Eating and drinking always go together in Korea, says Hyun. In recent years, soft power from Korea in the form of first K-Pop and movies like Parasite and shows like Squid Game has been on the rise. It’s logical, therefore, to build on these gains by promoting Korean spirits under the umbrella of K-Sool, with the Sool here translating into the phrase ‘alcoholic beverages’.

Nuruk mixed with sticky rice (left); and the mixture transferred to bottles where it will ferment. Straining the mixture will yield makgeolli.
Nuruk mixed with sticky rice (left); and the mixture transferred to bottles where it will ferment. Straining the mixture will yield makgeolli.

From plum wine we move to soju, a style of spirit that I’ve definitely heard of before, with Jinro, a popular brand, often figuring in the list of the world’s top-selling brands. Soju is a distilled spirit that is made from a grain source, most often made with rice, and sometimes with wheat also. It’s also a spirit that like vodka is open to interpretation and flavour. We start our triumvirate of soju tasting with a brand called Lee Gangju.

An iconic spirit of the Jeolla-do region of Korea, it uses a recipe that originates in North Korea. The base spirit for this is soju made from rice, that is then redistilled with four main aromatics — pear, ginger, cinnamon and turmeric. There is sweetness to it, with spice too. The word Lee Gangju, in fact, originates from the Korean words for pear (Lee) and ginger (Gang). This one is at 25% ABV, and in what appears to be a hallmark of alcohol in Korea, comes in a beautiful ceramic bottle, that retails for USD 30 back home. Hyun confirms that in spite of it being a very traditional spirit, it’s consumed freely in Korean bars and restaurants, either on the rocks, or in a cocktail.

Korean spirit producers appear to take great care of their raw material source, even going so far as to own it. Our next sample, a wheat-based soju called Menge Jin Maek, is yet another example of this practice as they grow their own wheat. The recipe for this too is an age-old one dating back to the 16th century, another fine example of how they’ve preserved their old recipes and recreated them for a modern era. Jin Maek brings to mind a rye whiskey, and on the nose the wheat bursts through, almost like being in a wheat silo. It’s a spirit amenable to being sipped or drunk as a highball with ginger ale. Expensive though, in comparison to what we’ve drunk so far, clocking in at USD 50 in Seoul. Jin Maek is also a double-gold award winner at the San Francisco Spirit Competition.   

We move on to a typical rice-based soju, made by Hwayo, one of the largest commercial distillers in South Korea. Hwayo goes one further in backward integration as they own their own pottery also, the source for the beautiful ceramic bottles in which Hwayo is presented to us to taste.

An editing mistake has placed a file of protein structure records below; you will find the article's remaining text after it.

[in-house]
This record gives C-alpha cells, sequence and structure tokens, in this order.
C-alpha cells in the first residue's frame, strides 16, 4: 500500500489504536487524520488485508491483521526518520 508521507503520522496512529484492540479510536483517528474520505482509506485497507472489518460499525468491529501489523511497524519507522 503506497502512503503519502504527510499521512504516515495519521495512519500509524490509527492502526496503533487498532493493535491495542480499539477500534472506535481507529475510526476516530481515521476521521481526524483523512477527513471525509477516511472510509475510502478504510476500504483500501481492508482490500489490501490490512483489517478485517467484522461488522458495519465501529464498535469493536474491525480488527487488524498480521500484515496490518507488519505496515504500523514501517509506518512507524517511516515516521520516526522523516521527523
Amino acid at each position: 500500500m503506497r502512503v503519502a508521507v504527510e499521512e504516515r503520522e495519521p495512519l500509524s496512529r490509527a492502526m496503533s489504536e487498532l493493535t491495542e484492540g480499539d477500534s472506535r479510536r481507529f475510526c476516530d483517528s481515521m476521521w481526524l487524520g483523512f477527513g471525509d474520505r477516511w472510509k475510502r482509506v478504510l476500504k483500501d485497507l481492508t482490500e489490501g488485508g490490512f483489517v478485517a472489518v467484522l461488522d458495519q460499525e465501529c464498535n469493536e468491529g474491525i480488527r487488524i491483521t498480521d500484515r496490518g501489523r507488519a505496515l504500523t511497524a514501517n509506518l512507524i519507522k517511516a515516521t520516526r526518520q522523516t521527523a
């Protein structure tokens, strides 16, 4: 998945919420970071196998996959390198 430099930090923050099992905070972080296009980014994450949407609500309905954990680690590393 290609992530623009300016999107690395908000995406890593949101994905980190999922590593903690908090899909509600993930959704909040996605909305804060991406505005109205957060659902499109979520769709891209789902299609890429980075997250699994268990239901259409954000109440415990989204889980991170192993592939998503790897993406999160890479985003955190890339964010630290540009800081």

We end our tasting with what I can probably best describe as Korean Calvados, a spirit called Chusa 40, that is an apple brandy, aged in oak barrels. The winery owns the apple orchard, and crushed apples are fermented into a cider and then distilled. It has a chocolatey and vanilla taste to it. It’s at an ABV of 40% and also retails for ~USD 50 back home. The next day at a function organised by the Korean Embassy at Delhi’s Leela Palace, we also taste an Old Fashioned made with Chusa, and most delicious it is.

And now back to the unfiltered makgeolli that we took back home. Twice a day I stir up the contents with a long spoon, so that the liquid is evenly distributed through the bottle. After three days, I strain it out into a large bowl, and then bottle it, giving me a litre of makgeolli, that I store in my fridge. It has a slight effervescence to it, and is lovely to drink on its own, or as I find, with tonic too, or half tonic half soda. Hyun informs us that makgeolli-based tourism has taken off in South Korea, with lots of people going through a similar experience as we had at soju facilities in South Korea.

All in all, a lovely immersive experience into the culture and habits of South Korea, and brought alive by the tactile experience of making one of their iconic spirits ourselves. One sees too few of these beverages unfortunately in India, and if we do, the price can act as a constraint. Definitely hope to see a K-Sool wave too here!

Vikram achanta

Vikram Achanta is founder and CEO of Tulleeho, a drinks training and consulting firm, and a co-founder of www.tulleeho.com, a drinks website. He is also co-founder of 30 Best Bars India, India’s first bar awards and ranking platform. His Instagram handle is @rumdoodle69.